Bruins

BruinsPredators: 5 from the First

BruinsPredators: 5 from the First

By Joe Haggerty
CSNNE.comNASHVILLE Here are five thoughts from the first period with the Bruins and Predators locked in a 1-1 tie after the first 20 minutes of play at Bridgestone Arena.1)Things got a bit ugly for the Bruins at the end of the first period when Tyler Seguin was shaken up after getting an elbow to the head on a collision with Nashville Predators forward Patric Hornqvist. Hornqvist was given a five-minute major and game misconduct for the elbowing penalty, and it was pretty clear Seguin got dinged up a little bit by the hit. Zdeno Chara moved toward Hornqvist after the hit, but the refs stepped in the way and kept the Bs Captain away from the Nashville forward.2)An otherwise promising period for Tyler Seguin, who looks like he and Rich Peverley could be a good match together with their blinding skating speed. The speed and offensive skill created Bostons goal when they created a neutral zone turnover, and Seguin showed everything in his offensive arsenal with a surgical strike with a wrister just under the right portion of the crossbar. Pekka Rinne was beaten cleanly to his glove side, and Seguin snapped a seven-game point drought with his 11th goal of the season.3)Three shots in the first period for Milan Lucic, who was robbed on a rush to the net by Rinne. 4)The Bruins, in general, looked to have much more jump in their skating legs and way more energy against the Predators than they did against the Blue Jackets on Tuesday night. They had the advantage in shots by a 12-9 count and also looked much better on the power play after getting several opportunities in the first period.5)Two giveaways by Zdeno Chara in the first period. He needs to take a little more time and care with the puck against a counter-attack team like the Nashville Predators if the Bruins hope to win tonight.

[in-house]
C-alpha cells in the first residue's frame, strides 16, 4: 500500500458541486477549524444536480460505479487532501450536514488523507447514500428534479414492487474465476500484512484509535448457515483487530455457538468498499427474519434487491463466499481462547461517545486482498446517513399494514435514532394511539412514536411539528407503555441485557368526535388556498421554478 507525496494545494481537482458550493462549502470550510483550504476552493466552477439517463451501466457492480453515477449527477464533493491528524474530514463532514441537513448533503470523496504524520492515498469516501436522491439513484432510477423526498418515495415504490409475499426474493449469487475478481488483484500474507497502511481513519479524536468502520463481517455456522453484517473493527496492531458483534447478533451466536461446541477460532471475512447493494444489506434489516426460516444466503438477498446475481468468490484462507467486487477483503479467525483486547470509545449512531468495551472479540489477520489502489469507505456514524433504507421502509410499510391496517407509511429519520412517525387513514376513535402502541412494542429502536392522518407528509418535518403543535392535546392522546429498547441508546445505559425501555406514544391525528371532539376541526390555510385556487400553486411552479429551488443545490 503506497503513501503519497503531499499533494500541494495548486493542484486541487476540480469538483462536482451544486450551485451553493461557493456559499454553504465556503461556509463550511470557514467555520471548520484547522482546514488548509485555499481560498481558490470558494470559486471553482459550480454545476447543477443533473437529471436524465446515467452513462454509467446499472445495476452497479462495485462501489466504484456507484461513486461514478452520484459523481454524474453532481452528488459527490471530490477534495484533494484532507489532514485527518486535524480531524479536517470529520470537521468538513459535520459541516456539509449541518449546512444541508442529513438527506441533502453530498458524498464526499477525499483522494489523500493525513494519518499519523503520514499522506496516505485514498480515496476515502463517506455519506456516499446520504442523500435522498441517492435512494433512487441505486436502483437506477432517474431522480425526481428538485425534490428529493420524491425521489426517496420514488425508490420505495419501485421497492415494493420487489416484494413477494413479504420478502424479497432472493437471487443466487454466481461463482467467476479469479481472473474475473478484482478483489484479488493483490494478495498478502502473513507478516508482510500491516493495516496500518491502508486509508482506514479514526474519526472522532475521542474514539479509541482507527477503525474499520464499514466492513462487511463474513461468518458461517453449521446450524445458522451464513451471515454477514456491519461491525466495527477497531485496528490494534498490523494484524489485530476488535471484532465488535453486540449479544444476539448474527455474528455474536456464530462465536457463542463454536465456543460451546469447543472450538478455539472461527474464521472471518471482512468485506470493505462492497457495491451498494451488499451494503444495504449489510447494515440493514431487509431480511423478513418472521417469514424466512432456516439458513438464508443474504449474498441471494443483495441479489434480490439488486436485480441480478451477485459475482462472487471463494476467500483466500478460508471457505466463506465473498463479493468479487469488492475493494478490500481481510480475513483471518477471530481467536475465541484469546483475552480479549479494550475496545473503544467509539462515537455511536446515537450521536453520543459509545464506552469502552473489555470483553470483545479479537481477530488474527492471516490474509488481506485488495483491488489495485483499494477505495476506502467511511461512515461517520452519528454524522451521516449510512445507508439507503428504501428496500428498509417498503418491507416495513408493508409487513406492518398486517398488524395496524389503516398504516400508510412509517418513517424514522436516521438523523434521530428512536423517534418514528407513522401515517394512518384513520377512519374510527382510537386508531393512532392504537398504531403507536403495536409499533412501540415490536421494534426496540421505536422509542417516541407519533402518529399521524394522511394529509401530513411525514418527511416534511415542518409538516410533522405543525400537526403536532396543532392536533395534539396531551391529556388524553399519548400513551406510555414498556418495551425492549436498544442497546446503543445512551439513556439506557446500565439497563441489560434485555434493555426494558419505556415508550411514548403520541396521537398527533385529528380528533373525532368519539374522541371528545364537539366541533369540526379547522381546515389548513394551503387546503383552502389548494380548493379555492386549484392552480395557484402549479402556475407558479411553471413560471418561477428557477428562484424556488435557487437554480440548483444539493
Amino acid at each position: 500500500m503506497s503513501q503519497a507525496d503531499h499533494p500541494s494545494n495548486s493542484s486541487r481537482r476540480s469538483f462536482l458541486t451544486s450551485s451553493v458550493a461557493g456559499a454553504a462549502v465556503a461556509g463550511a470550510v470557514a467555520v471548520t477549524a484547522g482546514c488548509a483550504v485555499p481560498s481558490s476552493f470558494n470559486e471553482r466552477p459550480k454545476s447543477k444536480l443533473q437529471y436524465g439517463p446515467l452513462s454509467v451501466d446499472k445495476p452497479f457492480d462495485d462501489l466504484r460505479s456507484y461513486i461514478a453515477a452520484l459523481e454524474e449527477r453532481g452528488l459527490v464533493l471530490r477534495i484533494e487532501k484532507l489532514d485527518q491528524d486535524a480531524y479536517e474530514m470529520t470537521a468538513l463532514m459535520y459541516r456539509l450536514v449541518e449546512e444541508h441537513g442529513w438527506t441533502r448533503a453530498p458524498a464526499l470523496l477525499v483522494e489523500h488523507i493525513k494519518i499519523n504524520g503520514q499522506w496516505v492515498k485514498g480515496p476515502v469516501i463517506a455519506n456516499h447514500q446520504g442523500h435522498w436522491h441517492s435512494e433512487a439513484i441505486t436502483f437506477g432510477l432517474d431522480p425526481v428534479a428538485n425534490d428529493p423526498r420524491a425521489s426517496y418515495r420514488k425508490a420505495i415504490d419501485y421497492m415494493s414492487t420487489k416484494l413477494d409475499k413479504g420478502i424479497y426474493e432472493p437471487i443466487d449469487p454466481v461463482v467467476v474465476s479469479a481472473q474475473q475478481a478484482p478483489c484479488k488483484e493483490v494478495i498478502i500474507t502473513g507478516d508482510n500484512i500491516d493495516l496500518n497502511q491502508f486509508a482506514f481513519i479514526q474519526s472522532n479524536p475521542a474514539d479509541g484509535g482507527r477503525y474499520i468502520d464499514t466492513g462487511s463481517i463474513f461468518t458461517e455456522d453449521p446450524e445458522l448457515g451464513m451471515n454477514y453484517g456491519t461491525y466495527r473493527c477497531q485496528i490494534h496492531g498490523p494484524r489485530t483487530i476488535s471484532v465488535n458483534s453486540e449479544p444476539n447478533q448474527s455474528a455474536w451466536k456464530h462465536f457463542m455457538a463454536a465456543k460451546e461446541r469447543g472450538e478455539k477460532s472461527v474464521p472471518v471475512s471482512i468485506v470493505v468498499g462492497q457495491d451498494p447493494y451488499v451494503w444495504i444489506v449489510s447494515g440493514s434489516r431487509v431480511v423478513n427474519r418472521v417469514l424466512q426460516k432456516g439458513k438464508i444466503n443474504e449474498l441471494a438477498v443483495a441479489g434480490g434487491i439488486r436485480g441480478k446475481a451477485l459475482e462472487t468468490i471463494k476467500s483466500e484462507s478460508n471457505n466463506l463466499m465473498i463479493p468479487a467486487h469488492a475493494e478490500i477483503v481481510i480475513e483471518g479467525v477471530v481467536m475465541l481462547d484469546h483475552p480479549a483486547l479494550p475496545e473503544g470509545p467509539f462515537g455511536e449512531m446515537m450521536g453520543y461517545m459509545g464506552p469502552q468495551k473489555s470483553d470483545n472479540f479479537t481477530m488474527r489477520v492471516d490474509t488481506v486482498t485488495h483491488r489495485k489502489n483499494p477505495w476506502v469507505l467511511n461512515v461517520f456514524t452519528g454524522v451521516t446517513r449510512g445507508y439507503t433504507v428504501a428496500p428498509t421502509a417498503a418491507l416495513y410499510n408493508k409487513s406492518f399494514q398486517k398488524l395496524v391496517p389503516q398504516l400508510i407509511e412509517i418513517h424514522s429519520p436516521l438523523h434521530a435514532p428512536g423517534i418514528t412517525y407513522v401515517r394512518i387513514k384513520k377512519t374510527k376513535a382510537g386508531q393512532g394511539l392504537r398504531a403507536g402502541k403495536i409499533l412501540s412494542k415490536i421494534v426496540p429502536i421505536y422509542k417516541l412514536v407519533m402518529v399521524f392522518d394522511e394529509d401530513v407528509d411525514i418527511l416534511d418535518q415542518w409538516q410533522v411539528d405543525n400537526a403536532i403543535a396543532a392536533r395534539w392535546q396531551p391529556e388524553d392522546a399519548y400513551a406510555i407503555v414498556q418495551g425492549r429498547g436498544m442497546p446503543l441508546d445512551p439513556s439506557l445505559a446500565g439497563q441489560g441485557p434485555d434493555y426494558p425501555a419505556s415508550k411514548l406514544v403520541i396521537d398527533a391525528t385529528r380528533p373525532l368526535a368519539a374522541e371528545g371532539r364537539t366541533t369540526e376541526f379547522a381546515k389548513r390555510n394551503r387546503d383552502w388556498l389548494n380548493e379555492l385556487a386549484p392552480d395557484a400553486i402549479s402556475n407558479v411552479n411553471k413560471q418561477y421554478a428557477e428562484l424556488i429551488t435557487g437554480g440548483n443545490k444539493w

'I definitely wasn't mad at our team,' Rask says of Vegas postgame comments

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'I definitely wasn't mad at our team,' Rask says of Vegas postgame comments

BRIGHTON, Mass – Bruins goaltender Tuukka Rask was acting a bit out of character after the Sunday night loss to the Vegas Golden Knights when he said he wouldn’t be commenting on team performance outside of his own goaltending. 

Clearly, it was a tense atmosphere in the Bruins dressing room following an extremely bad road performance and it would seem very likely there’s probably been some friction in the past between Rask and positional players over his postgame candor.

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That was the backdrop for Rask keeping it laconic, and saying on Sunday night: “I just try to go out there and give us a chance to win every night. That’s what I’m focused on. I’m not going to comment anymore on team play that much. We can just talk about goaltending. That’s just the way it is. Sorry.”

It would seem that some fans and Bruins observers took that to mean Rask was pissed off at his Bruins teammates after a few breakdowns defensively, and a total non-performance at the offensive end of the ice.